Something that wasn’t particularly nice happened to someone I know at the end of last week. They didn’t come to any physical harm – they weren’t hurt in any way – but their life has now been turned upside down because of this event. And you know what? I was secretly really pleased.
I am a bad person.
At one point in my life I really needed their support – I was experiencing an extremely traumatic time and this person had the ability to stop it. They didn’t. To make matters even worse, they added fuel to the fire and took great delight in doing so. Consequently, when I heard about what had happened, my insides did a little happy dance and my first thought was ‘Karma’s a b*tch.’
I am a really bad person.
The concept of Karma originated in ancient India and features in Hindu, Jain, Buddhist and Sikh religious philosophies. The eastern interpretation generally focuses on the idea of cause and effect, although this is widely argued between the different religions. In the western world, the term has been generally adopted to symbolise the term ‘what goes around comes around,’ in which a person’s actions, good or bad, will result in consequences for that particular person.
The issue of religion and spirituality is usually something that I try to avoid. Life is cruel, and all too often bad things happen to good people (one of the many reasons why I am quick to dismiss certain elements of religion), but I believe that everyone is entitled to have faith in whatever they choose and should be allowed to do so without fear or judgement or retribution. However, every so often I see examples of karmic retribution, both positive and negative, that do make me question the idea of a higher power:
An acquaintance once told me a story that had happened to her neighbour. She lived in New Orleans during Hurricane Katrina and was extremely lucky that her house had managed to survive relatively unscathed. A few weeks after the hurricane hit, she returned from a weekend away to find that her house had been ransacked and her possessions stolen, including sentimental things that her children had given to her. She was devastated, but there was very little that could be done amidst the chaos that had ensued in the aftermath of the hurricane, so she did her best to clean up the house and carried on with her life. In her back garden was a pool that had been filled with debris from the disaster and looked like thick black sludge, so a while after the robbery she paid for contracters to come and clean it up as it was becoming a health hazard. At the bottom of the pool was a dead man and a bag that contained her possessions and those of another household. It turns out that the man had deliberately come to New Orleans to take advantage of the looting that had ensued. The police concluded that he had fallen into the pool and drowned because it was dark and he couldn’t see where he was going.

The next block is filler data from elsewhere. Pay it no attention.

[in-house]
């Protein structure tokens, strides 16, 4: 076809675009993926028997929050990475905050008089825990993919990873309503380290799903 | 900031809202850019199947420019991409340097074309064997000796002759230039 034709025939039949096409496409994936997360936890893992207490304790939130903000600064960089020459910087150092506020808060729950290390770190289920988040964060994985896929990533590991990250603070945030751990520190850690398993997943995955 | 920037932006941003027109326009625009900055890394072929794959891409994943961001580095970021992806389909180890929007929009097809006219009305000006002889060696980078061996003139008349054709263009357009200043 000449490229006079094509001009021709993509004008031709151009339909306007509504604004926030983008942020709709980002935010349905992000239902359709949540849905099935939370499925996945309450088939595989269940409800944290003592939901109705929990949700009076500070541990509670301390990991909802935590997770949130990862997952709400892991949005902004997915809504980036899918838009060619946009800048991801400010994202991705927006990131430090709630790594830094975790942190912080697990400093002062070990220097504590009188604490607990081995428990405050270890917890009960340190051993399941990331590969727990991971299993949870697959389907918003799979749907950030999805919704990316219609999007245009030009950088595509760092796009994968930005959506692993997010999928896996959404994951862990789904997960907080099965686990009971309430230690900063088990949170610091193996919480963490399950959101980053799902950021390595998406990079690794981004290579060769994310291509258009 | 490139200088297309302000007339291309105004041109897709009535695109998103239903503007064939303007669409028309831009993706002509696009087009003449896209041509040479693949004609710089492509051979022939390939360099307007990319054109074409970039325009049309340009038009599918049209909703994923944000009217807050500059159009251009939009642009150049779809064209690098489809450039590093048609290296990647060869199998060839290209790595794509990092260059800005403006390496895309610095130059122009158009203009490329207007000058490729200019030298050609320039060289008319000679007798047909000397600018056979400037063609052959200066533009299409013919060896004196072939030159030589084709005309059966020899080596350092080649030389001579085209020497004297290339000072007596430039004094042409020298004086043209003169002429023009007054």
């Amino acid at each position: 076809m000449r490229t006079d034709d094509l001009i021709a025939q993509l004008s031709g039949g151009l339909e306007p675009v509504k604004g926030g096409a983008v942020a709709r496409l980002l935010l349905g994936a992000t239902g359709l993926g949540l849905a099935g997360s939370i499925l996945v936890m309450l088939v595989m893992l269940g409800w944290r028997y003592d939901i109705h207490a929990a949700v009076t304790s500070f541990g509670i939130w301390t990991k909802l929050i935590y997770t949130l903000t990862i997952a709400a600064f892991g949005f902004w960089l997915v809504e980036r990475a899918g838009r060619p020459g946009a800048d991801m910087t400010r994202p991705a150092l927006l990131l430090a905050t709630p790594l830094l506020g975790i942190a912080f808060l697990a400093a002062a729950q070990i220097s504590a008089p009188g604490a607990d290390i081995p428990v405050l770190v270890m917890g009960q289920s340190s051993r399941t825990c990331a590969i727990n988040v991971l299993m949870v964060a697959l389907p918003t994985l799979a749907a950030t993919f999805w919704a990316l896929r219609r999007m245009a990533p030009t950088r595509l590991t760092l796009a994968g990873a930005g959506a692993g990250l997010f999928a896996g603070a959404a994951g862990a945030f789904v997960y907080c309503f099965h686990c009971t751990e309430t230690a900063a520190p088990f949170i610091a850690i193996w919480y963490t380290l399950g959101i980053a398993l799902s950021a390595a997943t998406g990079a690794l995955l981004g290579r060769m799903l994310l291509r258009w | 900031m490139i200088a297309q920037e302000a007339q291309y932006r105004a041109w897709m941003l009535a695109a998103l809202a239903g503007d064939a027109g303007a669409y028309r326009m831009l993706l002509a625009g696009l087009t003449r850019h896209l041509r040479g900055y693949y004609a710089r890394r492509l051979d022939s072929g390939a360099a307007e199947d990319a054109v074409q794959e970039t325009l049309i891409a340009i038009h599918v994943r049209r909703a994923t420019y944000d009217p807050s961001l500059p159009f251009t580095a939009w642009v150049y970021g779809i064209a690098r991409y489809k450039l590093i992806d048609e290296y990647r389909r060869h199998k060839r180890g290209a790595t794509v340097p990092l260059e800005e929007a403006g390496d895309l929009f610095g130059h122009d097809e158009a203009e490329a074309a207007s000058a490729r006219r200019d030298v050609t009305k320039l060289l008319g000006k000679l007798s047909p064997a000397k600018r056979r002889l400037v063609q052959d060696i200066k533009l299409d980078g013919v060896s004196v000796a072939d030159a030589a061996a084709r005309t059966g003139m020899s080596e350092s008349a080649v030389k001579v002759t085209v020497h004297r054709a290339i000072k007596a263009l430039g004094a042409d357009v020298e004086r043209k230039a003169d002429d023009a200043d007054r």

But was this karma? Did the man get what was coming to him in a ‘what goes around’ fashion? Was his death something that he deserved, or was it simply bad luck? If he hadn’t been in the house to rob it in the first place then he wouldn’t have fallen into the pool. What I do know is that I certainly wouldn’t wish anybody dead.
When researching this post I came across this article on spritiualnow.com, that listed the Dalai Lama’s instructions for life. It was so inspiring in the fact that it was simple and makes perfect common sense and I wanted to share it with you all.
1. Take into account that great love and great achievements involve great risk.
2. When you lose, don’t lose the lesson.
3. Follow the three R’s:
– Respect for self,
– Respect for others and
– Responsibility for all your actions.
4. Remember that not getting what you want is sometimes a wonderful stroke of luck.
5. Learn the rules so you know how to break them properly.
6. Don’t let a little dispute injure a great relationship.
7. When you realise you’ve made a mistake, take immediate steps to correct it.
8. Spend some time alone every day.
9. Open your arms to change, but don’t let go of your values.
10. Remember that silence is sometimes the best answer.
11. Live a good, honorable life. Then when you get older and think back, you’ll be able to enjoy it a second time.
12. A loving atmosphere in your home is the foundation for your life.
13. In disagreements with loved ones, deal only with the current situation. Don’t bring up the past.
14. Share your knowledge. It is a way to achieve immortality.
15. Be gentle with the earth.
16. Once a year, go someplace you’ve never been before.
17. Remember that the best relationship is one in which your love for each other exceeds your need for each other.
18. Judge your success by what you had to give up in order to get it.
19. If you want others to be happy, practice compassion.
20. If you want to be happy, practice compassion.
Perhaps the lesson, if indeed there is a lesson to be learned, is that life is what we make it. Regardless of religious beliefs, I like the idea that if you work hard and are a good person, good things will happen.
Here’s where you get the chance to contribute:
Have you experienced what you consider to be karma, good or bad? Do you know anyone who has?
What is your opinion of karma? Do you believe in it’s existence?
I’d love to know what you think!
Note: this is not an opportunity to attack different religions – any comments that are offensive, rude, abusive towards myself or others or preach at me will be sent straight to the trash…
Picture 1: keepcalm-o-matic.co.uk
Picture 2: funnyjunk.com
Picture 3: thechive.com
Picture 4: ouchmagazine.com